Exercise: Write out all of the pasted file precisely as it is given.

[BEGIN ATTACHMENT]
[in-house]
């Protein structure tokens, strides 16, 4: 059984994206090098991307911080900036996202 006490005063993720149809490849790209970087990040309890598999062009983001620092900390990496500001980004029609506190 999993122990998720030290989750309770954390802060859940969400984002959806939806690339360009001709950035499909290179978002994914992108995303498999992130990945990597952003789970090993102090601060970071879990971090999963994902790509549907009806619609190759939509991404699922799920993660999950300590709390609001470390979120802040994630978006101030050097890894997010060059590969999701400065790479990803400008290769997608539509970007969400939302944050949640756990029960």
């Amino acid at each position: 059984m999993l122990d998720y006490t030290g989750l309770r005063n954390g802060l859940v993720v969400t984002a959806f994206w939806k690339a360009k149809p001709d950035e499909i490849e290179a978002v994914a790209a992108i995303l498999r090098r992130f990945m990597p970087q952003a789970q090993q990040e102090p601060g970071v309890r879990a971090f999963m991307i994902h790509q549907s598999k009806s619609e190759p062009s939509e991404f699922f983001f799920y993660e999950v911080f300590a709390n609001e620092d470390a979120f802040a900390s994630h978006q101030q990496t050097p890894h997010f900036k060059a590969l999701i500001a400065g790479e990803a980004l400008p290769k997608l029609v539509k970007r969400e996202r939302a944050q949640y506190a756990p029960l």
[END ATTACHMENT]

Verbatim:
[in-house]
């Protein structure tokens, strides 16, 4: 059984994206090098991307911080900036996202 006490005063993720149809490849790209970087990040309890598999062009983001620092900390990496500001980004029609506190 999993122990998720030290989750309770954390802060859940969400984002959806939806690339360009001709950035499909290179978002994914992108995303498999992130990945990597952003789970090993102090601060970071879990971090999963994902790509549907009806619609190759939509991404699922799920993660999950300590709390609001470390979120802040994630978006101030050097890894997010060059590969999701400065790479990803400008290769997608539509970007969400939302944050949640756990029960």
């Amino acid at each position: 059984m999993l122990d998720y006490t030290g989750l309770r005063n954390g802060l859940v993720v969400t984002a959806f994206w939806k690339a360009k149809p001709d950035e499909i490849e290179a978002v994914a790209a992108i995303l498999r090098r992130f990945m990597p970087q952003a789970q090993q990040e102090p601060g970071v309890r879990a971090f999963m991307i994902h790509q549907s598999k009806s619609e190759p062009s939509e991404f699922f983001f799920y993660e999950v911080f300590a709390n609001e620092d470390a979120f802040a900390s994630h978006q101030q990496t050097p890894h997010f900036k060059a590969l999701i500001a400065g790479e990803a980004l400008p290769k997608l029609v539509k970007r969400e996202r939302a944050q949640y506190a756990p029960l």